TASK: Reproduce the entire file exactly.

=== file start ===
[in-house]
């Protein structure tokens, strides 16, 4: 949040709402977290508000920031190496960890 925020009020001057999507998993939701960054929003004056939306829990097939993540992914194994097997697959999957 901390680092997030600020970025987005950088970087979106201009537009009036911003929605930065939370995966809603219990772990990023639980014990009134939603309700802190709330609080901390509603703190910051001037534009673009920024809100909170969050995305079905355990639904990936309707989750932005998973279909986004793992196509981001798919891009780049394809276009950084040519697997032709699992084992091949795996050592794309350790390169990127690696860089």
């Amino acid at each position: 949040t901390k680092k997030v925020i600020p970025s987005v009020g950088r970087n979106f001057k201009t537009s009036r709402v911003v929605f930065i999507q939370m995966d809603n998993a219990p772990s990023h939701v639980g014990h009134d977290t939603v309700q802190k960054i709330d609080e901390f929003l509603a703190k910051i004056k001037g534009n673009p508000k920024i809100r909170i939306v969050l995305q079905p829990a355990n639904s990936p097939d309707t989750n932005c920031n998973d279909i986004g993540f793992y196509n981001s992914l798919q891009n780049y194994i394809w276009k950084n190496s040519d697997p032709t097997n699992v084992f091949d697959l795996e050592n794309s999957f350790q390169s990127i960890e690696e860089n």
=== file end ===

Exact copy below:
[in-house]
């Protein structure tokens, strides 16, 4: 949040709402977290508000920031190496960890 925020009020001057999507998993939701960054929003004056939306829990097939993540992914194994097997697959999957 901390680092997030600020970025987005950088970087979106201009537009009036911003929605930065939370995966809603219990772990990023639980014990009134939603309700802190709330609080901390509603703190910051001037534009673009920024809100909170969050995305079905355990639904990936309707989750932005998973279909986004793992196509981001798919891009780049394809276009950084040519697997032709699992084992091949795996050592794309350790390169990127690696860089």
């Amino acid at each position: 949040t901390k680092k997030v925020i600020p970025s987005v009020g950088r970087n979106f001057k201009t537009s009036r709402v911003v929605f930065i999507q939370m995966d809603n998993a219990p772990s990023h939701v639980g014990h009134d977290t939603v309700q802190k960054i709330d609080e901390f929003l509603a703190k910051i004056k001037g534009n673009p508000k920024i809100r909170i939306v969050l995305q079905p829990a355990n639904s990936p097939d309707t989750n932005c920031n998973d279909i986004g993540f793992y196509n981001s992914l798919q891009n780049y194994i394809w276009k950084n190496s040519d697997p032709t097997n699992v084992f091949d697959l795996e050592n794309s999957f350790q390169s990127i960890e690696e860089n």